The SO Factor
How to Make Your Business Stand Out In the Marketplace
Everything has become a commodity; we constantly find more inexpensive versions of the same things. Companies quickly catch up with what others have done and even a good idea quickly becomes commodicized.
How do you keep your edge? How do you get remembered? How do you develop your SO the Stand Out factor?
Even though we know that new, different, and distinct is what gets peoples attention, most of our services and products look like what people expect or what has already been done. We are stuck in a pattern doing what weve always done. Bland. Boring. Blah!
The issue is actually deeper and more personal. Most of us dont like to stand out or to be different. We started off as unique and independent seeing things in our unique patterns of synaptic responses. And then we were corralled into school. We were taught that the grass is green, the sky is blue, and the sun is yellow. What if, in your mind, the sun is not yellow but some other color? Our first thought is, thats not right. The universe has an order, and the sun has always been yellow. We perpetuate the conventional approach by requiring what should be instead of encouraging what could be.
In todays thinking or service economy, our value is in our thinking. Passionate performance happens when we have freedom to imagine, create, and innovate. Business and life successes are in the could be, not in the what is. The result is that much of the workplace, and the workforce as well, is now bland, taking yesterdays approach even though today is different. Customers and employees become bored, and the effect is employees changing jobs hoping to find more excitement and the ability to significantly contribute.
Customers and employees look for organizations that commit to the largest experiences and impact in what they do because its a lot more fun. And if an organization can be either ordinary or extraordinary, why not work and shop in a place that is extraordinary?
In stand-out thinking, being different is key. The goal is to know what others do and insist on doing something better. We dont try to fit in; we separate ourselves because, in a crowded marketplace, fitting in is failing. As Tom Peters states, in a busy marketplace, not standing out is the same as being invisible.
If the point of being in business is to develop a loyal customer base those customers who return and bring their friends it is not going to happen by doing what others do. Regardless of the case, it is about getting noticed and being remembered. Standing out is about creating something original, exciting, and dynamic.
Stand-out thinking starts with the permission to let yourself invent. This happens in an open and accepting environment. It happens when your workplace is diverse in both background and experience and when all employees are required to openly invent, think, and participate in decision-making, and allowed to say what is on their minds. This is way to invite the new, the different, and the great.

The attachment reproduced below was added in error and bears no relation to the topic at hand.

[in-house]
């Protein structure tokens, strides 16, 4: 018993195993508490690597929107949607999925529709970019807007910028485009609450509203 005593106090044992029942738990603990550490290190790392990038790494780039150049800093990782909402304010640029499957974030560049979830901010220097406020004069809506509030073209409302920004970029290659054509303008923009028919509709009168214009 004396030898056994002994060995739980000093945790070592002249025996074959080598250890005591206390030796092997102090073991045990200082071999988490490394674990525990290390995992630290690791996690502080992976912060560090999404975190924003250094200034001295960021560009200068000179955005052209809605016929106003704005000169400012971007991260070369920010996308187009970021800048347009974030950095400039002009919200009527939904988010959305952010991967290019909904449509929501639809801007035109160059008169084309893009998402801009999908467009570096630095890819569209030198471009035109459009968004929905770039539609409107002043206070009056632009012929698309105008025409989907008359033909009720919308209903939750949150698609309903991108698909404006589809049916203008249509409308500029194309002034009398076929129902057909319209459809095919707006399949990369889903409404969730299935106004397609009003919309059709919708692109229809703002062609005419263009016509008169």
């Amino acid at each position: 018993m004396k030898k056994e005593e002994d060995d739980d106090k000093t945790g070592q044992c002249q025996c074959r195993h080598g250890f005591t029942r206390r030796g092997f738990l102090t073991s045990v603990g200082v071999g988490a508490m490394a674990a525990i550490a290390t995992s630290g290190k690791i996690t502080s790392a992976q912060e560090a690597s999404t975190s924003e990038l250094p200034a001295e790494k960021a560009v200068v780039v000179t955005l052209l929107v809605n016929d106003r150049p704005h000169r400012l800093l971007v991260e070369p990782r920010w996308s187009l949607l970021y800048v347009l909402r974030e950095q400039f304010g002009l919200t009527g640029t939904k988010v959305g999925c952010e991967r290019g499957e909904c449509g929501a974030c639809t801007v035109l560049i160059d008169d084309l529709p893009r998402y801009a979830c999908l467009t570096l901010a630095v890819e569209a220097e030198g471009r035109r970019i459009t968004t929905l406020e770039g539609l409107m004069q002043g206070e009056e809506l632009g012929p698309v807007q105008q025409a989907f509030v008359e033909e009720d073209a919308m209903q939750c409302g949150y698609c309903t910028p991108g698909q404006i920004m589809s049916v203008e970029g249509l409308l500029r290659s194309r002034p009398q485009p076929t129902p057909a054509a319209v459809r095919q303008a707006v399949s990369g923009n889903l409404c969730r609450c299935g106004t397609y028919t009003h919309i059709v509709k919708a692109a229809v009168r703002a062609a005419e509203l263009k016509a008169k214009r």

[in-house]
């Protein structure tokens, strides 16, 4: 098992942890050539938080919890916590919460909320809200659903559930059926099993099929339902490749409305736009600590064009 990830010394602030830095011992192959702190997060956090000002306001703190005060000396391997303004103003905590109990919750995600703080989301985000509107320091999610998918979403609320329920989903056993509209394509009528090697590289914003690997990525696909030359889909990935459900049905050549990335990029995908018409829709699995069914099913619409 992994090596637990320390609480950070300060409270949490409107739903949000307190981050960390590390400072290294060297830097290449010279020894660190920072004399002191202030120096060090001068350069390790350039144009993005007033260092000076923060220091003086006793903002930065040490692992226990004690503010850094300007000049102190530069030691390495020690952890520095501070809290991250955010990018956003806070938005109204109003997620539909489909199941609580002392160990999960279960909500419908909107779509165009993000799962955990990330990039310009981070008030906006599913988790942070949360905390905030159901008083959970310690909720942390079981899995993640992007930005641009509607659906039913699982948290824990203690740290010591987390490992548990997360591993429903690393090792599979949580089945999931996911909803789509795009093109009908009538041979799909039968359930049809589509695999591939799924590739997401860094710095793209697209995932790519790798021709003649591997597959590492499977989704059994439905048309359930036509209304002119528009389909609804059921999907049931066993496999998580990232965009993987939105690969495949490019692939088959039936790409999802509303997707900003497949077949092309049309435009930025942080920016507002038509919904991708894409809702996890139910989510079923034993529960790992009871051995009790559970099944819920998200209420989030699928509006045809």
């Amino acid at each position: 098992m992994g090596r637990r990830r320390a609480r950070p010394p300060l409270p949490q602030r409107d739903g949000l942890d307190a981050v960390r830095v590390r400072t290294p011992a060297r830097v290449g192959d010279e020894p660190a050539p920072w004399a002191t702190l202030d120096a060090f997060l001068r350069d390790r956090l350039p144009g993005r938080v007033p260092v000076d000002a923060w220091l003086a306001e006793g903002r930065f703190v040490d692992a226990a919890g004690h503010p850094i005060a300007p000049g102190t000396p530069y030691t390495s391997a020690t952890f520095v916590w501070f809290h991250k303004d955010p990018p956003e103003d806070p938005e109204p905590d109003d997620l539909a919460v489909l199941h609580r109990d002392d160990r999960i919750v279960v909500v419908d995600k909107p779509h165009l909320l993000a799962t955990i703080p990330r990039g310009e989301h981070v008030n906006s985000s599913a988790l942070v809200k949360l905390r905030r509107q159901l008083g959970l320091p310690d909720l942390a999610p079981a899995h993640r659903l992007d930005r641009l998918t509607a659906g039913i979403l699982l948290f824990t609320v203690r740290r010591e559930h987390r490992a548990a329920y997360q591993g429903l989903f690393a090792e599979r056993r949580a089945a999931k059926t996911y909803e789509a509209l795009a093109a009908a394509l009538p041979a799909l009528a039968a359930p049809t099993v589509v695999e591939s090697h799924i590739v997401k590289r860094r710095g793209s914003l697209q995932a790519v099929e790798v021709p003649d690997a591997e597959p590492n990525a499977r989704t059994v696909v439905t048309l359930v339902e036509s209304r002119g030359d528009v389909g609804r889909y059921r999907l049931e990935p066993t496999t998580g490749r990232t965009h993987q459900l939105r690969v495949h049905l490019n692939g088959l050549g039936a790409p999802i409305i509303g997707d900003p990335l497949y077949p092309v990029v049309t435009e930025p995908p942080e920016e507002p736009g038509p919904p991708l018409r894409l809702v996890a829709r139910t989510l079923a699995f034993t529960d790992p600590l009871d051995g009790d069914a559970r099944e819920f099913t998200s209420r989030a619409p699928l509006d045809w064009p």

As we were herded into similar thinking, much of our ability to stand out was challenged, diminished, or eliminated. Over time we became great at doing what others did. We learned to be OK with blending and fitting in. The good news is that we can relearn how to stand out.
Focus on the following two areas to get back in touch with your stand-out abilities.
1. Learn to reconnect with your creative side.
More than 90% of 5-year-olds are creative, but only 5% of 13-year-olds (and older) are creative. We have trained ourselves out of being creative. Train yourself back into creative thinking by learning how to revisit a problem, issue, or opportunity in the following ways:
2. Build a culture of creative thinkers in your organization by taking the following steps.
Organizations that openly encourage all employees to think, dream, and invent create the possibility of standing out. And standing out is the only way to compete in this information-blurred and over-commodicized economy. Service that stands out encourages customer loyalty.
Likewise, workplaces that stand out encourage employee loyalty. At a time where there seems to be so little loyalty by either party, a bold commitment to being remembered is a critical advantage.
So, remember the bad Bs: bland, boring, and blending as a way of going bust.
To succeed, stand out. Think unique, valuable, exceptional, and exclusive. Think success by focusing on what makes you different and distinct. Then help your employees show up to get it done, step up to do it right, and stand out to be remembered.v
Jay Forte is a performance speaker, consultant, and founder of Humanetrics, LLC. He applies years of research, along with his training as a CPA, to help organizations maximize performance and profits through improved employee productivity, creative thinking, and customer service;www.humanetricsllc.com